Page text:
United States of America
Practice Relating to Rule 14. Proportionality in Attack
Section B. Determination of the anticipated military advantage
The US Naval Handbook (1995) states that the term military advantage “refers to the advantage anticipated from the military operation of which the attack is a part, taken as a whole, and not from isolated or particular parts of that operation”.
The US Naval Handbook (2007) states: “Military advantage may involve a variety of considerations, including the security of the attacking force.”
At the CDDH, the United States stated that in its view the expression “military advantage anticipated” was intended to refer to “the advantage anticipated from the attack considered as a whole and not only from isolated or particular parts of the attack”.
In 1991, in reaction to an ICRC memorandum on the applicability of IHL in the Gulf region, the US Department of the Army pointed out:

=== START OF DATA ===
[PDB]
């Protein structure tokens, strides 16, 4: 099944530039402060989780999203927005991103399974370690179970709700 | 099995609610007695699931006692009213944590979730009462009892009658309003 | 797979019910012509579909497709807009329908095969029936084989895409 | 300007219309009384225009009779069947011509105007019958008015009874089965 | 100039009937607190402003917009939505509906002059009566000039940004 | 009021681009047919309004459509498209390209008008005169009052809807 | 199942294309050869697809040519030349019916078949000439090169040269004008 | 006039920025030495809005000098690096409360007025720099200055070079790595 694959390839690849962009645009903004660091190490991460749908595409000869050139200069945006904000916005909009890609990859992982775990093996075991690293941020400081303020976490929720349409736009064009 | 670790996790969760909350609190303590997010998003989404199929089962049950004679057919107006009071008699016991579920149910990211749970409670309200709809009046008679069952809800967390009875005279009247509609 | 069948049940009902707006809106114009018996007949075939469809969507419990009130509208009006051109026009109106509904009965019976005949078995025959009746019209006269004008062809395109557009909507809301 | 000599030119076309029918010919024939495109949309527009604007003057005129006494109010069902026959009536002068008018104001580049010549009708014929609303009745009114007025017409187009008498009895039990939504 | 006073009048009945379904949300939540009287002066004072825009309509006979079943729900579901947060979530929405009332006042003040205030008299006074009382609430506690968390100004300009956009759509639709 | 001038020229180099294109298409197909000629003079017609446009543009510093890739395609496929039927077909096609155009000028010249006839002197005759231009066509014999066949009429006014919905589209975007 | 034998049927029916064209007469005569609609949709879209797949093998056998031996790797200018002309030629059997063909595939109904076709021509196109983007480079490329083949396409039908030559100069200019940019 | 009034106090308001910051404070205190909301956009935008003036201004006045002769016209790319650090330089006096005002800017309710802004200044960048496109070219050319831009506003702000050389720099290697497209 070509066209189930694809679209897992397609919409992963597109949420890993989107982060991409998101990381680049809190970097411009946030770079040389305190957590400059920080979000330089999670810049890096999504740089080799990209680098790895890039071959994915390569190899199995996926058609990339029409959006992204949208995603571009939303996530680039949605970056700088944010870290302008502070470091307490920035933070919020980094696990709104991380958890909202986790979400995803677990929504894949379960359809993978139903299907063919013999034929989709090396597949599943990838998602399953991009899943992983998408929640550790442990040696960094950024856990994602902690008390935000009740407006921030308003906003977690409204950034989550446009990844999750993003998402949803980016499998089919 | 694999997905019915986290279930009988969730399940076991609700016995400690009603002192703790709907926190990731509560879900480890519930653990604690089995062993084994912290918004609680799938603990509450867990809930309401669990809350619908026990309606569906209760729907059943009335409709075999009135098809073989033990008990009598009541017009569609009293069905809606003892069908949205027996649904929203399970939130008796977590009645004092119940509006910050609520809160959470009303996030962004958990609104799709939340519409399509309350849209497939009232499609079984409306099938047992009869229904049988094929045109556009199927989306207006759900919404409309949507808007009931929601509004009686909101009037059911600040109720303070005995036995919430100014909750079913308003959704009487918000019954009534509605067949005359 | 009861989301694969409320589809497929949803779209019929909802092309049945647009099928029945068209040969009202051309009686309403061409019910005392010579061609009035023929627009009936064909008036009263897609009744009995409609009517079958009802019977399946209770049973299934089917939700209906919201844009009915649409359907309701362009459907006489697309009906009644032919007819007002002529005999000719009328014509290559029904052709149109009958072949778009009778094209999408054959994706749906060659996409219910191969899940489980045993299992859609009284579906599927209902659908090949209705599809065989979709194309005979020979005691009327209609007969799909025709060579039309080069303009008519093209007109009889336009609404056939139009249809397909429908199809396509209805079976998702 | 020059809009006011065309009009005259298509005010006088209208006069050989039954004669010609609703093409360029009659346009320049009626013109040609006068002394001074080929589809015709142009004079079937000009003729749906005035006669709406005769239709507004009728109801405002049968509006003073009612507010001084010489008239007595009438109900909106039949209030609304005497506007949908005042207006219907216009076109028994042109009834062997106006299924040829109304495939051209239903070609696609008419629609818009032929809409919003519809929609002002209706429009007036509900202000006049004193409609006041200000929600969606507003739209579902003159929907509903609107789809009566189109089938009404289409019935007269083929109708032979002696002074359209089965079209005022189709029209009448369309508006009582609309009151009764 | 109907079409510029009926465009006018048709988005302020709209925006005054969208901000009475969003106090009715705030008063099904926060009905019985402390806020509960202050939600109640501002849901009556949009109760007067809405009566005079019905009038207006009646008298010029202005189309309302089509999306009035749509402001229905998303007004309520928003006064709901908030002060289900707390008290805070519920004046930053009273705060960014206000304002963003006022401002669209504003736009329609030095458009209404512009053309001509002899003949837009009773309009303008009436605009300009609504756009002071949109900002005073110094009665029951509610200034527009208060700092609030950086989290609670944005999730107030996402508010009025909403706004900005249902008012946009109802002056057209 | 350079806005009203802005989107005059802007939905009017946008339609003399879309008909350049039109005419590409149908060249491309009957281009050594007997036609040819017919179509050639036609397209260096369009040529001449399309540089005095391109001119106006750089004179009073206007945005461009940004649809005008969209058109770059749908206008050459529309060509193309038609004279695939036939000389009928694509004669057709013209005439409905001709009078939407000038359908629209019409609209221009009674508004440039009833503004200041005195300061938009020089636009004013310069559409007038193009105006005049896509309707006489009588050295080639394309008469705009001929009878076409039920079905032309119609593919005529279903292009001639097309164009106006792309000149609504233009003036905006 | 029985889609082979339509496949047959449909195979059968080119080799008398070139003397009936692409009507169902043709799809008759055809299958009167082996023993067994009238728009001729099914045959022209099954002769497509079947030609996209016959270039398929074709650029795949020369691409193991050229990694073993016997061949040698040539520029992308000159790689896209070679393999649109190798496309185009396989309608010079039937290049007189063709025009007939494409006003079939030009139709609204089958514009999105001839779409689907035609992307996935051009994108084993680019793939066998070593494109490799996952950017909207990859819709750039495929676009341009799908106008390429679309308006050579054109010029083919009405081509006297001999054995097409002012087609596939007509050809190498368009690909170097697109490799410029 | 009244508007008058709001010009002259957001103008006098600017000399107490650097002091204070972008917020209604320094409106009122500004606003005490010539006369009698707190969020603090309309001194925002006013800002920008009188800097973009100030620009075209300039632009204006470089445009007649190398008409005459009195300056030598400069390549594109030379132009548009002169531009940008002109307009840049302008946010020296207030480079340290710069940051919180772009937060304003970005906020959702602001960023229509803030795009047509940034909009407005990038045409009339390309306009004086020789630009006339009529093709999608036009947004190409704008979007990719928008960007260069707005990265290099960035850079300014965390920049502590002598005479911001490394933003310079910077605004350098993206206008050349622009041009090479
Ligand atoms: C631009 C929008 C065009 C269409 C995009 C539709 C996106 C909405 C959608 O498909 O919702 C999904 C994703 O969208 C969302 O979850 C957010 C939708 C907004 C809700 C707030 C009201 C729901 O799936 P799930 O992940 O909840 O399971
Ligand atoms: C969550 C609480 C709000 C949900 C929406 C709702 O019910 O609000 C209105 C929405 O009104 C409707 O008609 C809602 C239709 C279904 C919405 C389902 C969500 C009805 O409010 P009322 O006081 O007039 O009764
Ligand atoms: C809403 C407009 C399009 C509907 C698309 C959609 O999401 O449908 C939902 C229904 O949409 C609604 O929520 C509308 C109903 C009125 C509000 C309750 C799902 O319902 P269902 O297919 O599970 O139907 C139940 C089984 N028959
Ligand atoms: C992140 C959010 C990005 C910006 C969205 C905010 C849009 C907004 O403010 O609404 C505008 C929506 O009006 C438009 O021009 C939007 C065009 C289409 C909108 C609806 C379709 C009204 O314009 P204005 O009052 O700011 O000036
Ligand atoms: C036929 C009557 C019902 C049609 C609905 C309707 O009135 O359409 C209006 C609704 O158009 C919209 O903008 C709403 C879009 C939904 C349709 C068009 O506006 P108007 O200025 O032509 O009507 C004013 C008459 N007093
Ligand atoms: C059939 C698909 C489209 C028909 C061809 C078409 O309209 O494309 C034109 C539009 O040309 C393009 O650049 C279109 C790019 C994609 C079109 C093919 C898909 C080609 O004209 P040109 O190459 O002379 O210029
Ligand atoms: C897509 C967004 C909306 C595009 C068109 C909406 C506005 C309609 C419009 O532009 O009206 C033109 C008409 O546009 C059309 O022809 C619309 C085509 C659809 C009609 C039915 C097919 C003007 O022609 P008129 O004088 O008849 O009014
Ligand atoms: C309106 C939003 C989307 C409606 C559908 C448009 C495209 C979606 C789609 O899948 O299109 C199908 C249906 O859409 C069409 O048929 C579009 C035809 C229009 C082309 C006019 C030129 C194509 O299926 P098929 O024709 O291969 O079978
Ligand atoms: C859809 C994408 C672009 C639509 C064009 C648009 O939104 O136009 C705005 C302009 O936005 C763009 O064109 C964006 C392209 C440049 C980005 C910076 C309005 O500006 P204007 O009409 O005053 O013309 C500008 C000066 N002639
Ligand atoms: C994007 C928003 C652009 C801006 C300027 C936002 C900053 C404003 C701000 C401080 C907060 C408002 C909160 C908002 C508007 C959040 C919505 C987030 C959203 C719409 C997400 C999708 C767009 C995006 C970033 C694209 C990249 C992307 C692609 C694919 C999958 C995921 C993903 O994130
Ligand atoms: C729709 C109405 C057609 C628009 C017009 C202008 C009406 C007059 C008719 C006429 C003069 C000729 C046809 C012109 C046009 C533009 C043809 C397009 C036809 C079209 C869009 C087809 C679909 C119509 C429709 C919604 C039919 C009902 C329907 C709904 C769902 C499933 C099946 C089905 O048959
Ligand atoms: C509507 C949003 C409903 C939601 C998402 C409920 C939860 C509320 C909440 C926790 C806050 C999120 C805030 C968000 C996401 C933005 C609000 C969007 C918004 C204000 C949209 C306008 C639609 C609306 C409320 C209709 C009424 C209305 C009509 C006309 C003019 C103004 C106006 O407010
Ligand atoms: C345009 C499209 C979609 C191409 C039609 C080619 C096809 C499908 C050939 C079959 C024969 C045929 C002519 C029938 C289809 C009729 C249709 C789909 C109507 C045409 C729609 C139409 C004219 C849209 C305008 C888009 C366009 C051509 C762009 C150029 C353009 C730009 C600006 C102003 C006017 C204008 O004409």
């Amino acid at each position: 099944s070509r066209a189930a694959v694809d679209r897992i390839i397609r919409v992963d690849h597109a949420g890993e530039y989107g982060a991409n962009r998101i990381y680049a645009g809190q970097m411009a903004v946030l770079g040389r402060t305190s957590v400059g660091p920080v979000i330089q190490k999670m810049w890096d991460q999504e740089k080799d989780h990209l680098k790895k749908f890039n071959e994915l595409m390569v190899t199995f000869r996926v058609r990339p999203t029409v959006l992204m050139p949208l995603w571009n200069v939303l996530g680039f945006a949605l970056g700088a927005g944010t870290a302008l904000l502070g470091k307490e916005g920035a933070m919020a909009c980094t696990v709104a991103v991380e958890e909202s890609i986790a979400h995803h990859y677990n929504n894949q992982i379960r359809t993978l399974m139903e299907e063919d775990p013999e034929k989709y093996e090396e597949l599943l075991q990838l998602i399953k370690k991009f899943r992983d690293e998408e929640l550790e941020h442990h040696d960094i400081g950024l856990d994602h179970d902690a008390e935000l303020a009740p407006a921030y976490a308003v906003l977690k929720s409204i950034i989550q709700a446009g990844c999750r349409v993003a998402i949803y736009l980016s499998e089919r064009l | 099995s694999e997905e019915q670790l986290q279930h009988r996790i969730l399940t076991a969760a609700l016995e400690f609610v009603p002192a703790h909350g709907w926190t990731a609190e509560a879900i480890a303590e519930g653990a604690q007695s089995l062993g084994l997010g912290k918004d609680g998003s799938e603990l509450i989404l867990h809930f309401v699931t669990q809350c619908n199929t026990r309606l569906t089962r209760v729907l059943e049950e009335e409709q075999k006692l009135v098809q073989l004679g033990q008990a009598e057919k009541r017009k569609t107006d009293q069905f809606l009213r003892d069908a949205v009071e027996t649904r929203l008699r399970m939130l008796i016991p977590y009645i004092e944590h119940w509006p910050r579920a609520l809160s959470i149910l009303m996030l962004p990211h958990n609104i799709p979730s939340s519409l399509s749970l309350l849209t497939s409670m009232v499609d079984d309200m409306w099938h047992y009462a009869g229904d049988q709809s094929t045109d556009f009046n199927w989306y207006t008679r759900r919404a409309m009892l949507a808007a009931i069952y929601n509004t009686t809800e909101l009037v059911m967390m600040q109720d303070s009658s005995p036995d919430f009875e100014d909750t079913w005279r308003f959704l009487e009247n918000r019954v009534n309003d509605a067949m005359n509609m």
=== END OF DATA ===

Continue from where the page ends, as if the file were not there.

The concept of “incidental loss of life excessive in relation to the military advantage anticipated” generally is measured against an overall campaign. While it is difficult to weigh the possibility of collateral civilian casualties on a target-by-target basis, minimization of collateral civilian casualties is a continuing responsibility at all levels of the targeting process.
In 1992, in its final report to Congress on the conduct of the Gulf War, the US Department of Defense stated that the balancing of collateral damage against military gain “may be done on a target-by-target basis, as frequently was the case during Operation Desert Storm, but also may be weighed in overall terms against campaign objectives”.
The Report on US Practice states:
United States practice recognizes the principle of proportionality as part of the customary law of non-nuclear war. In applying this principle, it is necessary to consider military advantage not only on an immediate or target-by-target basis, but also in light of the military objectives of an entire campaign or operation.